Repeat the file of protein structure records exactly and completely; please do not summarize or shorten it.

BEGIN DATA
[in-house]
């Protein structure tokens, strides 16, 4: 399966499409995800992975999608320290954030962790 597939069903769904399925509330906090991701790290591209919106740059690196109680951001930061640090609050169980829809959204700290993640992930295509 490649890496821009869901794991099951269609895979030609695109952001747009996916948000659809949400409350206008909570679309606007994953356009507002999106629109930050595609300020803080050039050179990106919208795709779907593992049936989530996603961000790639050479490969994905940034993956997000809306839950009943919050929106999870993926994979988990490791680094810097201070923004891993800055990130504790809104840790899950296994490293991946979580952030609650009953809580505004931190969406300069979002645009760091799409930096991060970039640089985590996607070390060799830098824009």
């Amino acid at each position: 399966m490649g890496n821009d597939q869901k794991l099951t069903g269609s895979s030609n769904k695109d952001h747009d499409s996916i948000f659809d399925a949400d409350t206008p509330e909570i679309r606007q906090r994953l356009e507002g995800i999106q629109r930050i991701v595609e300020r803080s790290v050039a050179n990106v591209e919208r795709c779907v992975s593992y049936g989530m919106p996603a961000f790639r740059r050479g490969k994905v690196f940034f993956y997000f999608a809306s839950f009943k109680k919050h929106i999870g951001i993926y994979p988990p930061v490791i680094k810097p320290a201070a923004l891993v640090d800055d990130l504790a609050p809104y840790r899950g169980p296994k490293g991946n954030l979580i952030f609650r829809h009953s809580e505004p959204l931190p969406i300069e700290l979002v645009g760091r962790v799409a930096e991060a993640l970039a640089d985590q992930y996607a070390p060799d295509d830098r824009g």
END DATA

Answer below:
[in-house]
């Protein structure tokens, strides 16, 4: 399966499409995800992975999608320290954030962790 597939069903769904399925509330906090991701790290591209919106740059690196109680951001930061640090609050169980829809959204700290993640992930295509 490649890496821009869901794991099951269609895979030609695109952001747009996916948000659809949400409350206008909570679309606007994953356009507002999106629109930050595609300020803080050039050179990106919208795709779907593992049936989530996603961000790639050479490969994905940034993956997000809306839950009943919050929106999870993926994979988990490791680094810097201070923004891993800055990130504790809104840790899950296994490293991946979580952030609650009953809580505004931190969406300069979002645009760091799409930096991060970039640089985590996607070390060799830098824009």
């Amino acid at each position: 399966m490649g890496n821009d597939q869901k794991l099951t069903g269609s895979s030609n769904k695109d952001h747009d499409s996916i948000f659809d399925a949400d409350t206008p509330e909570i679309r606007q906090r994953l356009e507002g995800i999106q629109r930050i991701v595609e300020r803080s790290v050039a050179n990106v591209e919208r795709c779907v992975s593992y049936g989530m919106p996603a961000f790639r740059r050479g490969k994905v690196f940034f993956y997000f999608a809306s839950f009943k109680k919050h929106i999870g951001i993926y994979p988990p930061v490791i680094k810097p320290a201070a923004l891993v640090d800055d990130l504790a609050p809104y840790r899950g169980p296994k490293g991946n954030l979580i952030f609650r829809h009953s809580e505004p959204l931190p969406i300069e700290l979002v645009g760091r962790v799409a930096e991060a993640l970039a640089d985590q992930y996607a070390p060799d295509d830098r824009g």